We need to give her some space. It’s the right thing to do.
I grab the thick arms of the leather-bound chair and rise up. She flinches like she thinks I might blow up or hit her or something. That was Jack’s doing, and as usual, I have to undo it. Holding up my hands like I’m unarmed, I say in my most reassuring voice, “Whoa. It’s okay. Look. This is a hideous situation. You probably have a lot of questions and you don’t need us hovering over you while you ask them. We’ll be outside.”
Jack growls, “I’m not going anywhere.”
I give him a look. “Jack, think about it. She’s seen her father…”
“Our father!” he snaps.
“On the news her entire life, and now that she knows who he is, she can’t get to know him for real.”
“Like that’s a big loss,” Jack grumbles.
I exhale, getting nowhere. “Rue, I want to speak for both of us when I say it’s a credit to you that you don’t want to keep the money. You’re a bigger person than I. Jack...let’s go. We’ll be in the reception area.”
I rarely put my foot down like I’m doing now. Begrudgingly, he stands and follows me, but before we make it to the door, Rue stands up, adjusting the hem of her dress quickly. “No! This is about you, too. I can’t even imagine what it must be like to find out what you did. Please stay.” She looks at Henderson and says with determination. “I don’t want the money! I’m doing fine without it.”
“Oh please!” Jack explodes. “Nobody turns down fifty million bucks when they work at fucking Ralphs! What are you going to do, stay there hoping to make it to manager so you can stop living in a shoebox?!”
“Jack. Go easy…” He cuts me off.
“What!!! I mean, come on! Don’t you see the act she’s playing? So sweet and so good and soooooooooo
. Sean, wake the fuck up. Stop being the hero. What about being on our team? Mine and mom’s? You just met this girl! Why are you defending her? How can you possibly believe she would turn down the golden ticket?”
Rue is staring at Jack like she just realized she hates him. She takes a step toward him with her finger pointed up. “Now look, you spoiled jerk. Not everyone believes the world revolves around money! And you can knock my job, but I’ve got dreams just like everyone else. Why do you think I work graveyard? I work it so I can audition and train during the day! Do you think it’s easy to do that? It’s hard work! Something I bet you know nothing about! And here I was feeling sorry for you for finding out your father was a cheater and did this behind your back. You know what I’m sorry for now? That my mother had to quit raising you, because had she stayed, you would’ve turned out a nicer person!”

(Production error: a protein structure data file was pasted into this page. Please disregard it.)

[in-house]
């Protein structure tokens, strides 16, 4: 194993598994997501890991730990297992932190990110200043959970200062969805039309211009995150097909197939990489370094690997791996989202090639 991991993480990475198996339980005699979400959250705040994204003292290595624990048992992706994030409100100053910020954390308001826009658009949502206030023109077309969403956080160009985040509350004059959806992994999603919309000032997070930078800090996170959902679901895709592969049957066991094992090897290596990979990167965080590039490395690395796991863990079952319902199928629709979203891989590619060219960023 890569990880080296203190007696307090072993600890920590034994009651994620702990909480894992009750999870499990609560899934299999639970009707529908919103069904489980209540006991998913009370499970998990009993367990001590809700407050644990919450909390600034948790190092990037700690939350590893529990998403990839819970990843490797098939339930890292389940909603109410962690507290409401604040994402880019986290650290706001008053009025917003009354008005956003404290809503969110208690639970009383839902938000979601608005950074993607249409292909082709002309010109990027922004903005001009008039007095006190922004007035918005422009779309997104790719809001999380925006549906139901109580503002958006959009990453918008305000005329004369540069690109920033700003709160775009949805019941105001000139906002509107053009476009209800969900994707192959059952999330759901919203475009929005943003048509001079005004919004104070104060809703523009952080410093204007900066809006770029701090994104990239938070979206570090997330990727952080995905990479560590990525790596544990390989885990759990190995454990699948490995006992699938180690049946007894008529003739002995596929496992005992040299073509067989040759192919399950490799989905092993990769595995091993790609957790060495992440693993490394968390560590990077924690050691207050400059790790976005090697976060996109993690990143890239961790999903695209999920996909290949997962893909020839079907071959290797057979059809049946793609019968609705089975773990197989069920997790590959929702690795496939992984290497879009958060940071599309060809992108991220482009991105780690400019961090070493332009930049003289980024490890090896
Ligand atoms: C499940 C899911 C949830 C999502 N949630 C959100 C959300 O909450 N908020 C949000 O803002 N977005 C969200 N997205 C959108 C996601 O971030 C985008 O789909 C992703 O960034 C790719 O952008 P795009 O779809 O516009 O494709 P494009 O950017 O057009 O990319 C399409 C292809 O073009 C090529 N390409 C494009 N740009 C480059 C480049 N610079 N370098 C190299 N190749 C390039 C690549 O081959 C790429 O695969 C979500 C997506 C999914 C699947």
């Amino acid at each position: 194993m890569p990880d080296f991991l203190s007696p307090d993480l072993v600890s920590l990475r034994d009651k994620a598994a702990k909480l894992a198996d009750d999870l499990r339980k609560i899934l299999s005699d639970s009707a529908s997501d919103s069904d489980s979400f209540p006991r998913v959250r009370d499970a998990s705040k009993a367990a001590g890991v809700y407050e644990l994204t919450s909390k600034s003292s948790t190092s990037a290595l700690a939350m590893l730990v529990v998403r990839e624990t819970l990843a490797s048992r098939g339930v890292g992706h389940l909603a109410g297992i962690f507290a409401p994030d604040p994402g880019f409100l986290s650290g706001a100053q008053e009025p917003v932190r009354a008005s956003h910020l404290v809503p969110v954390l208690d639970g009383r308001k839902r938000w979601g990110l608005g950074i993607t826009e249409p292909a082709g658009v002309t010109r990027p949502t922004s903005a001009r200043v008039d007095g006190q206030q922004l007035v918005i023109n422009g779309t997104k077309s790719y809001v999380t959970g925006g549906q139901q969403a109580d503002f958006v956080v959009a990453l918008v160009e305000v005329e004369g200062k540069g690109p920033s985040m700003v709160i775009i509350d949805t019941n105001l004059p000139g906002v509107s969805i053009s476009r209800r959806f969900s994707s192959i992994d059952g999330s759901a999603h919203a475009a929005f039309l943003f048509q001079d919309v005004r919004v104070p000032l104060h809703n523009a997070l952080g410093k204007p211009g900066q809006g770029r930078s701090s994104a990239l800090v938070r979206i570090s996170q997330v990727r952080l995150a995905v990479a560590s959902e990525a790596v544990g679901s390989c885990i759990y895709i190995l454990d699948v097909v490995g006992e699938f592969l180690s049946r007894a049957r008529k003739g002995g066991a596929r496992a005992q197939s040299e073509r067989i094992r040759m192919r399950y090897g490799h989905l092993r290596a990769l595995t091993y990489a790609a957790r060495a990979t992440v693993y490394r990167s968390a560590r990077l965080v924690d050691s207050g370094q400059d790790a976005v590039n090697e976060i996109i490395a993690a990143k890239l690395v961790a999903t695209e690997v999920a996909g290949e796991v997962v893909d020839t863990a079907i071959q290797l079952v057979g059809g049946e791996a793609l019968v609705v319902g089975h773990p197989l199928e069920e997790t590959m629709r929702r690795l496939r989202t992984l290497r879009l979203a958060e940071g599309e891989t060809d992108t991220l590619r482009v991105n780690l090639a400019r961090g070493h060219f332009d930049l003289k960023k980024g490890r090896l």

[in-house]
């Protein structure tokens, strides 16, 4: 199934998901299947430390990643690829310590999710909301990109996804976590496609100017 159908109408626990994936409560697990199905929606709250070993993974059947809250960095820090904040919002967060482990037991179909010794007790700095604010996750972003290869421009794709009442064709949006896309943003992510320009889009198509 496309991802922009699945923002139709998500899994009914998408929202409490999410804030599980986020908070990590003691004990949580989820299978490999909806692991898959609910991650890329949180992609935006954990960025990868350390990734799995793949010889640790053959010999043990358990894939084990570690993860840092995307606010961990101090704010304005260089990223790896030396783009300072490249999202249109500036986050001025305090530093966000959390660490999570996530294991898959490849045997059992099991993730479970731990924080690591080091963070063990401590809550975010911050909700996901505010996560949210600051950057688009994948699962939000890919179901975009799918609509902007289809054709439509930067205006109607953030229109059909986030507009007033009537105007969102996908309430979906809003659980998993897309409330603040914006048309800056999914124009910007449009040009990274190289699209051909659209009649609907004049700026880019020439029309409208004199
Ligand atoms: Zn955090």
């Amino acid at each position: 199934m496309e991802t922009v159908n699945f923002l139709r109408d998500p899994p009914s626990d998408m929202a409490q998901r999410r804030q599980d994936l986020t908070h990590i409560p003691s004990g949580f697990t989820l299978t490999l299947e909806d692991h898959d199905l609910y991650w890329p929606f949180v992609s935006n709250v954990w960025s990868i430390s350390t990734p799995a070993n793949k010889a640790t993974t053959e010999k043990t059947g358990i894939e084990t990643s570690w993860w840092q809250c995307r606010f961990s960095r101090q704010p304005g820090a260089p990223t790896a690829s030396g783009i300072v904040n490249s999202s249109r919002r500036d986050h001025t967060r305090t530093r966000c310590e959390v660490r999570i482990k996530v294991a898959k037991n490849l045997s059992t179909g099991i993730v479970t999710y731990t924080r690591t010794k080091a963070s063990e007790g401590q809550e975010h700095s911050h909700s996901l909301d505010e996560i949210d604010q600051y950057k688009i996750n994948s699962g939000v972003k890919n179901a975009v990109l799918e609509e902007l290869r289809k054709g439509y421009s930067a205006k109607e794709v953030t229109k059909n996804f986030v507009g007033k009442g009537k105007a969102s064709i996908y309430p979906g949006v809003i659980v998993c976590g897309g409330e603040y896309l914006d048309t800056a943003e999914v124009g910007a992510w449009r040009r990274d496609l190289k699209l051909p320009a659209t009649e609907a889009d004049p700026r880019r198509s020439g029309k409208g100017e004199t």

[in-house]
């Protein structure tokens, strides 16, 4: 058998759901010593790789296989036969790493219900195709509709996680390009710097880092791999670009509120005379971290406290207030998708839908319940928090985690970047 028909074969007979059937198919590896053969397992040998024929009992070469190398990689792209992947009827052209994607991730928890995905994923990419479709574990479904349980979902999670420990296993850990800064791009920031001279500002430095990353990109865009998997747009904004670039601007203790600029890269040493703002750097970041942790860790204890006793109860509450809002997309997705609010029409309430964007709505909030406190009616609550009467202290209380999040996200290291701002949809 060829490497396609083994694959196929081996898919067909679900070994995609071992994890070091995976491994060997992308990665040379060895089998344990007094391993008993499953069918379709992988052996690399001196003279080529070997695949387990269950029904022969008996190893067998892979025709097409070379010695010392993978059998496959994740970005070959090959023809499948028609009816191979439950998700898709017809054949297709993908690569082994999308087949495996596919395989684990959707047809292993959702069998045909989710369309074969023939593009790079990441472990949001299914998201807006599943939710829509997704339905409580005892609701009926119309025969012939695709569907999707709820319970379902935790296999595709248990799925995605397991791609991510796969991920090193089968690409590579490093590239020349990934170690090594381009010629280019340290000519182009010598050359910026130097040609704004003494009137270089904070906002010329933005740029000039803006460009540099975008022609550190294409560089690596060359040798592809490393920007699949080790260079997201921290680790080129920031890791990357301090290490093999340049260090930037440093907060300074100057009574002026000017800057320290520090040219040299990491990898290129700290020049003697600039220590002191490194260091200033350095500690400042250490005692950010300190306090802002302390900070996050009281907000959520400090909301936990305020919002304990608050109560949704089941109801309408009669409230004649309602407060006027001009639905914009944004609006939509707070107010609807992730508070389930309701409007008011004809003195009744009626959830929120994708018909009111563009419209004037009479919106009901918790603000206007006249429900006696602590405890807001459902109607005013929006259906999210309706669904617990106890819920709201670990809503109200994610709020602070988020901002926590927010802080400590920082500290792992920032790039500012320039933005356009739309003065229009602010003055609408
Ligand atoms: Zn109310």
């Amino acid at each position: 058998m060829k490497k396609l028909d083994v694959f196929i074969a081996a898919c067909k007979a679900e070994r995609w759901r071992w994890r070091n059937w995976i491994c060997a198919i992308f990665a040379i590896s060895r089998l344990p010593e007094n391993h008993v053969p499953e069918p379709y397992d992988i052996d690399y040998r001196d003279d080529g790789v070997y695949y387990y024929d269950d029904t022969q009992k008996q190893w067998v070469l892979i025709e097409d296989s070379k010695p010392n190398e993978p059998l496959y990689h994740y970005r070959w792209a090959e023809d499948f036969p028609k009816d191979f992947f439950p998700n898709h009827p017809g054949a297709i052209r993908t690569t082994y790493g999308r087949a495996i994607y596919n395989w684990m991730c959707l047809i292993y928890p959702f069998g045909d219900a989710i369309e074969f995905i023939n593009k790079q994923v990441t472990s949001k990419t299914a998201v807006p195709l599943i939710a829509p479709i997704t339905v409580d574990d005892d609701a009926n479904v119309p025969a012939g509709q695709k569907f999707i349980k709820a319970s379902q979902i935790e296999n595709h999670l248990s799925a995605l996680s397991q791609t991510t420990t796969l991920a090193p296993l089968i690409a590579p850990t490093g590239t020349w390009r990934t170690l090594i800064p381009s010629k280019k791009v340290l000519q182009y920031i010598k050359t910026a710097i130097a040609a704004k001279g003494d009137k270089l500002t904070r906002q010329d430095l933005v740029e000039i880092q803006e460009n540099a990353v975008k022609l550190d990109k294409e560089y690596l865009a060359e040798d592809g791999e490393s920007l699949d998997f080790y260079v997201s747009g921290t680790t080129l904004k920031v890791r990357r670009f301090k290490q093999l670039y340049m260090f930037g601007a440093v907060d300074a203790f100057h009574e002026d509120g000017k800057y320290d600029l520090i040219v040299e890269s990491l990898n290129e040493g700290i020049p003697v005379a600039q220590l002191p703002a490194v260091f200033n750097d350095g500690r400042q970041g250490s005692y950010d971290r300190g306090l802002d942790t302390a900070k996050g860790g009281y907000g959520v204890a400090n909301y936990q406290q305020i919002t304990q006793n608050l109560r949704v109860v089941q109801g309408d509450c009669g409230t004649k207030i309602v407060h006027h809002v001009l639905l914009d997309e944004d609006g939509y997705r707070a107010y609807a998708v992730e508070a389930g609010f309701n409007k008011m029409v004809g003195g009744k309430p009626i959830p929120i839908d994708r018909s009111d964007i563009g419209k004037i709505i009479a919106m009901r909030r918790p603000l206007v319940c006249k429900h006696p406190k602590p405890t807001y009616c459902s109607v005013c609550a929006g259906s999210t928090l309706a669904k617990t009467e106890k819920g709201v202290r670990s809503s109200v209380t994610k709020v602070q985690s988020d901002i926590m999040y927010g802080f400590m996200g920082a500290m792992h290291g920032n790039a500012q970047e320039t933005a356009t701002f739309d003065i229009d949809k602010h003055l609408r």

A chocked laugh escapes me. Jack glares at her, and without another word, storms out. She hit home. Henderson is the only one seated. I look to him, not surprised to find him sporting a small, satisfied smile. “Well now. I bet he doesn’t get that kind of set down very often.”
Rue’s still locked on the door that seems to be vibrating from when he slammed it. “God! What a jerk!” She plops back in the chair and mutters to herself, “He deserved a slap is what he deserved.” Picking up the letters from where they fell, she runs her thumb across them for comfort. “My mom would’ve been good for him,” she whispers.
She must have loved her mother very much. I love mine, but not like this. We were raised by one nanny after another, and my mom was barely around. She said she loved us and told anyone who’d listen,
They’re the best thing I’ve ever done,
but she accepted every chance to get away from us she could. Every invitation. Every vacation getaway. Always leaving us behind, or cared for by a virtual stranger who often envied us and wasn’t nice.
I step away from the desk and bow my head out of respect. “I’m going to go, Rue. You must have questions for Henderson. We’ll wait for you outside. I’d like to ask you… never mind. It can wait.”
Without looking up, she gives a small, helpless nod. Her bravada has melted, and now sits a girl who is melting my heart. I believe her that she doesn’t want Dad’s money. I believe her that she feels badly for all of this. And I have a strong, growing desire to protect her from Jack.
I walk to the door, quietly open it, glancing back before I leave. I have to admit it; I’ve fallen in love with the girl. Who knew I wanted a sister?